Civil Rights Concerns For County's Spanish-Speaking Voters Prompt Feds To Step In On Election Day

Friday the DOJ announced that Riverside County is one of 17 jurisdictions nationwide that will see federal observers from its Civil Rights Division monitoring polling place activities.

After some complaints were filed with the U.S. Department of Justice regarding Riverside County’s lack of Spanish-speaking poll workers, the county’s Registrar of Voters stepped up – and the impact will be felt on Election Day.

Friday the DOJ announced that Riverside County is one of 17 jurisdictions nationwide that will see federal observers from its Civil Rights Division monitoring polling place activities to ensure there are no irregularities and that all voters have access to the ballot on Election Day. 

The only other California jurisdiction on the list of 17 was Alameda County.

DOJ personnel are also expected to monitor an additional 34 jurisdictions nationwide, but none are in California.

According to Art Tinoco, chief deputy director for the Riverside County of Registrar of Voters, the groups that filed complaints have not been disclosed to his office.

“The Department of Justice did not disclose that information to us,” Tinoco said.

DOJ spokeswoman Dena Iverson declined to release the specific information to Patch.

The process of improving access to the ballot box in Riverside County began in January 2010 when the county entered into an agreement with the DOJ promising it would meet 26 standards to ensure all citizens have access during federal elections, Tinoco said.

Among the 26 conditions was ensuring that bilingual poll workers are available at polling places that serve a high number of registered voters with Spanish surnames, Tinoco said. In total, the county had to bring on 1,095 bilingual poll workers for this Tuesday’s election or face a costly legal challenge from the DOJ, Tinoco explained.

At press time, the county is short by 13 bilingual poll workers, all in Southwest Riverside County, Tinoco said.

“There are a lot of families in that area and they work,” he said. “They don’t have time to volunteer.”

[Are you bilingual and interested in helping out? Click here for more information.]

Tinoco stressed that any non-English-speaking registered voter should feel comfortable coming to the polls on Tuesday.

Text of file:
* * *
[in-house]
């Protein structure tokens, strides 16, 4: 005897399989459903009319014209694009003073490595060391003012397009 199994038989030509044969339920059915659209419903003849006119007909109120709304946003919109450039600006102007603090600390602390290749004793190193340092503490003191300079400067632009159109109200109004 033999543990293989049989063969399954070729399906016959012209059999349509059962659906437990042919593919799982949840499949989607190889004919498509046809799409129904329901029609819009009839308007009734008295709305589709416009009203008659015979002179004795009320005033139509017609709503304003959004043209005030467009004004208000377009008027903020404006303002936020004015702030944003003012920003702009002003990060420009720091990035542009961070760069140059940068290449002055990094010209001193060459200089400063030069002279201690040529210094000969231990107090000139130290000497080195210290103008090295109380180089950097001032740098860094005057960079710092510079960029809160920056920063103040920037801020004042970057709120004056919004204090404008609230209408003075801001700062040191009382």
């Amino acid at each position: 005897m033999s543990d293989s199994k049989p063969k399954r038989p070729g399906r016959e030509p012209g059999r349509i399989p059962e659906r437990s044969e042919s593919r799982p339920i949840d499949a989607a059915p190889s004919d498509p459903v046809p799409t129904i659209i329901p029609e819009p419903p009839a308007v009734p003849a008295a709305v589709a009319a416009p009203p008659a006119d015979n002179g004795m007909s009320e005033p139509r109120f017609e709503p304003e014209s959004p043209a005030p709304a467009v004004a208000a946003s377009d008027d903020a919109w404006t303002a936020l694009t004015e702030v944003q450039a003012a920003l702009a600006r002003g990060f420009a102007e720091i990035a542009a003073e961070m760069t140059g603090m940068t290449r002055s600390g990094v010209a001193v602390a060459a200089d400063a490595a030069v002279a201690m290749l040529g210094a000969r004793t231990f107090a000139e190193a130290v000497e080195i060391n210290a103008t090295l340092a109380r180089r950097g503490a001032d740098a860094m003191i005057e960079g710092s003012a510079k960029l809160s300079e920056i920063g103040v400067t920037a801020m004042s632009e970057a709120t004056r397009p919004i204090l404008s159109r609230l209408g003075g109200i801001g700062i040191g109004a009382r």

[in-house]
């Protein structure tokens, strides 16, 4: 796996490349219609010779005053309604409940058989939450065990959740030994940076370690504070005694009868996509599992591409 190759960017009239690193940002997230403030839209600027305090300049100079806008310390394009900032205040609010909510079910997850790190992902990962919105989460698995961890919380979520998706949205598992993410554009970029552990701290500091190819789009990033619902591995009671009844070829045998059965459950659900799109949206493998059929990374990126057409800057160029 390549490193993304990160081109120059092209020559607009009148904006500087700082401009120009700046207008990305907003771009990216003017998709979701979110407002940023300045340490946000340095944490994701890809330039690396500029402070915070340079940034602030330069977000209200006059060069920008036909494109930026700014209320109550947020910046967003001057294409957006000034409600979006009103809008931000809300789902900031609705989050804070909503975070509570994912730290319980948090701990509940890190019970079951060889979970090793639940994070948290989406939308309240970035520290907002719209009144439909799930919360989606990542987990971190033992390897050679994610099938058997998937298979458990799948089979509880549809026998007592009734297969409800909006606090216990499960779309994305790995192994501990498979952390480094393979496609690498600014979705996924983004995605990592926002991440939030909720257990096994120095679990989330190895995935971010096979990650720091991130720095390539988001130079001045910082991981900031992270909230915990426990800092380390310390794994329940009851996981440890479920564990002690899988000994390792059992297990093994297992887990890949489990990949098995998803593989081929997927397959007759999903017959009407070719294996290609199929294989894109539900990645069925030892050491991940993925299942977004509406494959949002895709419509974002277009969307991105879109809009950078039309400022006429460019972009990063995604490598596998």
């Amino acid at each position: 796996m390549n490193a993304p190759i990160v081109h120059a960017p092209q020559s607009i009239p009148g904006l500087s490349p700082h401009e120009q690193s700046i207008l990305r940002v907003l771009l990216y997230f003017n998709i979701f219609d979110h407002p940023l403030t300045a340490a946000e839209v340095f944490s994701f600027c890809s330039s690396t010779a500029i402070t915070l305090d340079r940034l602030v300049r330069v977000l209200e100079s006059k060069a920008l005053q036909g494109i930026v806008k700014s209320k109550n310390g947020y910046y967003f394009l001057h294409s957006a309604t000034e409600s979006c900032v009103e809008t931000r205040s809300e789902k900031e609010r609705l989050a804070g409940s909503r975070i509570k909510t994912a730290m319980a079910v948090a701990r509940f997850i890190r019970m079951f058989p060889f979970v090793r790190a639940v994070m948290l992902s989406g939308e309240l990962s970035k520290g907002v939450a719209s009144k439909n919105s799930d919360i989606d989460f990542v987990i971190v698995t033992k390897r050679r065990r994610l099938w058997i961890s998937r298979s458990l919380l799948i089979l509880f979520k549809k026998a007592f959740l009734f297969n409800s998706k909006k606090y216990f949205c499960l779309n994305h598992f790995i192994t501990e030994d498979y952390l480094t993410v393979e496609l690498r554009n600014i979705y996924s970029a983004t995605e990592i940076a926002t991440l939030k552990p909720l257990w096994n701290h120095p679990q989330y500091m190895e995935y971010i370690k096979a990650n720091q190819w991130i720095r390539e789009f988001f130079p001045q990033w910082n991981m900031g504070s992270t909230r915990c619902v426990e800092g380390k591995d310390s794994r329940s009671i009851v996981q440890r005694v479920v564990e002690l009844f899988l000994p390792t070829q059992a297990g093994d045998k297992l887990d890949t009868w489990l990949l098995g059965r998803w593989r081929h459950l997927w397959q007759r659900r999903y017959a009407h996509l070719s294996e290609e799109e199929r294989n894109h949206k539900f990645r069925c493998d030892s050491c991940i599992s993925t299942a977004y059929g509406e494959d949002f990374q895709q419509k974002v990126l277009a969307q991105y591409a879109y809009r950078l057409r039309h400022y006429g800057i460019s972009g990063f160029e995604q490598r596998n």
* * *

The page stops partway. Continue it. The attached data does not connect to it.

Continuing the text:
“If there’s anyone out there who needs assistance at the polls, we are there to help,” he said.

In the days leading up to and throughout Election Day, Civil Rights Division staff members will be available by telephone to receive complaints related to possible violations of the federal voting rights laws (toll free 1-800-253-3931 or 202-307-2767 or TTY 1-877-267-8971). In addition, individuals may also report such complaints by fax to 202-307-3961, by email to voting.section@usdoj.gov and by a complaint form on the department’s website: www.justice.gov/crt/about/vote/.  

Mariana Zuelsdorf November 04, 2012 at 08:13 PM
I'm very glad, Balance, and pls forgive me for assuming you were serious!
Diana November 04, 2012 at 09:51 PM
I like Paul and his tell it like it really is postings!!! :) I couldn't have said it any better, if we are going to accommodate those that can't read or write English then let's accommodate all of them not just the "I am entitled illegal Mexicans".
Diana November 04, 2012 at 09:54 PM
So Charles, then if every Hispanic that is voting has passed the requirement to become a legal citizen, then why is the DOJ requiring this, we all know why, like I said before, what a bunch of crap.
David L. Arnce November 05, 2012 at 05:58 PM
True Maam, think of the $$$$$ saved if we only printed english ballots and give no special favors.....
Anon November 06, 2012 at 10:57 PM
Get off your ass and learn the language then. Geez! We even print stickers that say Yo Vote' for them. Want me to wash and gas up their cars while they wait too?


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